What you need to know:
- Florizelle Liser, chief executive of the Corporate Council on Africa, said in an interview following the forum that the US has in fact worked to facilitate the Africa-wide trade agreement.
- A bilateral deal with Kenya is not an impediment to Africa’s efforts to forge a multilateral free-trade grouping, she added.
In New York
Kenya’s negotiations with the US on an unprecedented two-way trade deal are on schedule to begin on July 7 despite difficulties posed by the coronavirus pandemic, President Uhuru Kenyatta said on Friday.
“Our team is raring to go,” he assured an online forum sponsored by the Washington-based Corporate Council on Africa.
Kenya is aiming to create “sustainable jobs for our people” through what would be the first bilateral free-trade agreement between a sub-Saharan country and the nation with the world’s biggest economy, the President added.
The US also has much to gain from concluding such an arrangement, Mr Kenyatta suggested.
Kenya is part of a continent that “requires everything from toothbrushes to machine tooling,” he said.
Mr Kenyatta also sought to allay concerns that a bilateral deal with the US could undermine the African Continental Free Trade Area that is due to be implemented at the start of 2021.
The Africa-wide initiative is “very important to us,” the President said, noting that Kenya has worked hard to ensure its success.
He suggested that a Kenya-US bilateral pact can complement the continental trade agreement and could serve as a model to be replicated by other individual countries.
“If we are successful in these negotiations, Kenya can act as a lead or guide,” the President said. “We will be the guinea pig so that many other African countries can follow suit.”
But Ghana President Nana Akufo-Addo, who also spoke at Friday's forum, said the US has paid more attention to the possibility of a bilateral deal with Kenya than to the multilateral Africa trade agreement that will soon come into force.
While hailing the significance of a US-Kenya trade deal, Mr Akufo-Addo lamented that “the emphasis of America on exploring opportunities on the continent has not been quite as intense as some of us would have wished.”
Florizelle Liser, chief executive of the Corporate Council on Africa, said in an interview following the forum that the US has in fact worked to facilitate the Africa-wide trade agreement.
A bilateral deal with Kenya is not an impediment to Africa’s efforts to forge a multilateral free-trade grouping, she added. The US side “understands that Kenya is part of the EAC,” Ms Liser said.
“They’re already looking at ways they can pull in other East African countries.”
It could take as long as two years to conclude a Kenya-US trade deal, she added.
President Kenyatta noted in his remarks to the forum that Kenya was especially keen to start bilateral negotiations with the US because the existing multilateral preferential trade package known as Agoa is due to expire in 2025.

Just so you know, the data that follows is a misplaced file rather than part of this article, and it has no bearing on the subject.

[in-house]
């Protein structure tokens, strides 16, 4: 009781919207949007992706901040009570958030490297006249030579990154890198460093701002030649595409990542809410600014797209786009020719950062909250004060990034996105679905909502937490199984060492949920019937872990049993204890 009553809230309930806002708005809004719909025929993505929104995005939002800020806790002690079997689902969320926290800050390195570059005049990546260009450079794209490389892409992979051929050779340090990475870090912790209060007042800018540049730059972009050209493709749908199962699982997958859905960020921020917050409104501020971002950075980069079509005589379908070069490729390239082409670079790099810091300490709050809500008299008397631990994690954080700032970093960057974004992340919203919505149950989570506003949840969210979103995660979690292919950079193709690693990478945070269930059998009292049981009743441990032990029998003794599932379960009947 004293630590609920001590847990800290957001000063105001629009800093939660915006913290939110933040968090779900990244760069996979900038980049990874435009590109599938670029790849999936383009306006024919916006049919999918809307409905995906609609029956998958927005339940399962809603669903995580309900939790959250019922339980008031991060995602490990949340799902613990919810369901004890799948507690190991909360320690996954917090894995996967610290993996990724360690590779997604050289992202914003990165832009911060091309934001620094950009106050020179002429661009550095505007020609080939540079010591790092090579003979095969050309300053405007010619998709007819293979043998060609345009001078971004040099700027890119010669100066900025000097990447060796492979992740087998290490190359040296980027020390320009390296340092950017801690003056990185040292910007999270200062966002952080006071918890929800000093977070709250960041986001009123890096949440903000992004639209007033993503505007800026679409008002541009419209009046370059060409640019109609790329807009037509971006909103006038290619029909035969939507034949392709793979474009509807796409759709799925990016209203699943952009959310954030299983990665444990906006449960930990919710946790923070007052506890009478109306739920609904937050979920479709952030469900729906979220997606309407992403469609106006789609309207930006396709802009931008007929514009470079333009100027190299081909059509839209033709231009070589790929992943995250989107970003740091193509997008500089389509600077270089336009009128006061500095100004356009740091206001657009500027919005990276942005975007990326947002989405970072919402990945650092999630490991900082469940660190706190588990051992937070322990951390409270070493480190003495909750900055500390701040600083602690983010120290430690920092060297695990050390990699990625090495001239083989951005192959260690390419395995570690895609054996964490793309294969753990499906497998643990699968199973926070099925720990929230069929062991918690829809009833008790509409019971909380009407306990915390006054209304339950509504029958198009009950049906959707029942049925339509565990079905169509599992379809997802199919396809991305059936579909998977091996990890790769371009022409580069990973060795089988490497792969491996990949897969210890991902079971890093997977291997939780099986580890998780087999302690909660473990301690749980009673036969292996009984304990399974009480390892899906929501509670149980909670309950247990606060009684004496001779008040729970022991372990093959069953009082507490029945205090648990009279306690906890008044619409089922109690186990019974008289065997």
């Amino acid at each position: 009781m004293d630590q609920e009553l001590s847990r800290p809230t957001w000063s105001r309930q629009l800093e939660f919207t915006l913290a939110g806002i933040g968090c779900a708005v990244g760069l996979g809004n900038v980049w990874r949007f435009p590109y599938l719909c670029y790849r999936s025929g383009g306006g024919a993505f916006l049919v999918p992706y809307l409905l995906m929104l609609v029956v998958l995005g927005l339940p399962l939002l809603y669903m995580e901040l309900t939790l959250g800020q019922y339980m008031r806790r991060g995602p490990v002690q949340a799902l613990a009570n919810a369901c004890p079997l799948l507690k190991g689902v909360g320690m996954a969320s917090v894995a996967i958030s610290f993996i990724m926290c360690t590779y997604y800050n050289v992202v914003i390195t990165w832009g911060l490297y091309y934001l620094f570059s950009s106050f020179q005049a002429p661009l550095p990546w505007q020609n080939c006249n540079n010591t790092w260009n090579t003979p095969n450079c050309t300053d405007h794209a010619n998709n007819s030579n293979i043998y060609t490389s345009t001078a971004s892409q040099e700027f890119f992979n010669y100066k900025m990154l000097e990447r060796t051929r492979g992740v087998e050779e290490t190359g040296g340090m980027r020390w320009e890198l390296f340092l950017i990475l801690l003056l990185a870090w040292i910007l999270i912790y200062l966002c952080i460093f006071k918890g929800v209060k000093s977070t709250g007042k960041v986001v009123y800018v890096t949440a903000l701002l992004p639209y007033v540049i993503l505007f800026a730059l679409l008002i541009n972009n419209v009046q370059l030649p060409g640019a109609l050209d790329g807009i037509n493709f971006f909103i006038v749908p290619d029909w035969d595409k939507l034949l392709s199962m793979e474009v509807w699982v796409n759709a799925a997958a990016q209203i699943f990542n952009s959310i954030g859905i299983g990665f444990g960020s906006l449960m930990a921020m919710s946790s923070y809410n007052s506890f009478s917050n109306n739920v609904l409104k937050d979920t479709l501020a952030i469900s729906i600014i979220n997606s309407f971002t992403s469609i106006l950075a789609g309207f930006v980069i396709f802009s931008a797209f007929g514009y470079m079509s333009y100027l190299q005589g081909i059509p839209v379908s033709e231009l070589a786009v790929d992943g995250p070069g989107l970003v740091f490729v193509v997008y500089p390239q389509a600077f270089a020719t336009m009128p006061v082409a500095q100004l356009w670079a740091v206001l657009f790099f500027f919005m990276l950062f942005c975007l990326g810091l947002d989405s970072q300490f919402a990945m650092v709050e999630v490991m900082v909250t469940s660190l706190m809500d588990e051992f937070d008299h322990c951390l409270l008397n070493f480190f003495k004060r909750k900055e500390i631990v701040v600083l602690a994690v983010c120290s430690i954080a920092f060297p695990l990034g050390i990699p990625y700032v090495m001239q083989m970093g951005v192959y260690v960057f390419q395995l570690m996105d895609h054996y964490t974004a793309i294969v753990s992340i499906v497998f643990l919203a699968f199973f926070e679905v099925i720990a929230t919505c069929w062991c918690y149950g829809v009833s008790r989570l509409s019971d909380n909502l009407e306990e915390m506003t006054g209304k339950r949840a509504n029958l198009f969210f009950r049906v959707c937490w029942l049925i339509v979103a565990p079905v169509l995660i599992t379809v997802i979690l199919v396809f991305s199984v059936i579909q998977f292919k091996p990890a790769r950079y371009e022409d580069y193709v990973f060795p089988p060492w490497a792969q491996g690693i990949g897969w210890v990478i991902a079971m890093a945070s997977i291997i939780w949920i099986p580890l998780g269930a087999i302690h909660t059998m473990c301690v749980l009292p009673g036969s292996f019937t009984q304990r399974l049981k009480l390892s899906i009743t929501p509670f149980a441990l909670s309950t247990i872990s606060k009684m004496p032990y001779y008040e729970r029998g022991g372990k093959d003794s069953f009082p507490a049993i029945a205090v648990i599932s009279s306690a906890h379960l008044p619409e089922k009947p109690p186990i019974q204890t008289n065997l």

But President Akufo-Addo is not prepared to acquiesce to that projected termination date for Agoa. African countries that have benefited from Agoa should “look at the possibility of extending it,” he said.
Ms Liser, whose 27-year-old association includes most US companies operating in Africa, pointed out that it is up to the US Congress to decide whether Agoa’s scheduled expiration in five years will actually come to pass.
The still-spreading pandemic is intensifying Africa’s need for increased trade and investment, the Kenyan and Ghanaian heads of state agreed.
Kenya managed to save many lives through swift implementation of viruscontainment measures, Mr Kenyatta noted.
But, he acknowledged, those moves led to a sharp economic contraction and widespread loss of livelihoods.
President Akufo-Addo pointed out that Ghana has recorded one of the lowest virus-related death rates in the world.
His country has counted 15,473 cases of coronavirus, resulting in 95 deaths.
Kenya has reported only about one-third as many cases but has seen 135 lives lost to the pandemic.
At the same time, Kenya Airways (KQ), grounded for the past three months by the coronavirus pandemic, will resume domestic flights in “the next couple of days,” President Kenyatta said.
The return to in-country service will coincide with the lifting of Kenya’s lockdown on travel between counties, Mr Kenyatta noted.
The government will soon set a date for KQ to resume flying internationally, the President added.
“We’re doing everything we can to make sure we are back in the skies,” Mr Kenyatta said.
“We’re eager to open up, but we have to make sure we all stay safe.”
The President’s announcement came on the same day that KQ chief executive Allan Kilavuka revealed that the airline has lost an estimated $100 million so far this year due to the pandemic and related lockdowns.
Losses could approach $500 million by the end of 2020, Mr Kilavuka added.
KQ had been struggling financially long before the coronavirus emerged.
It lost about $122 million in 2019, compared to $71 million the previous year.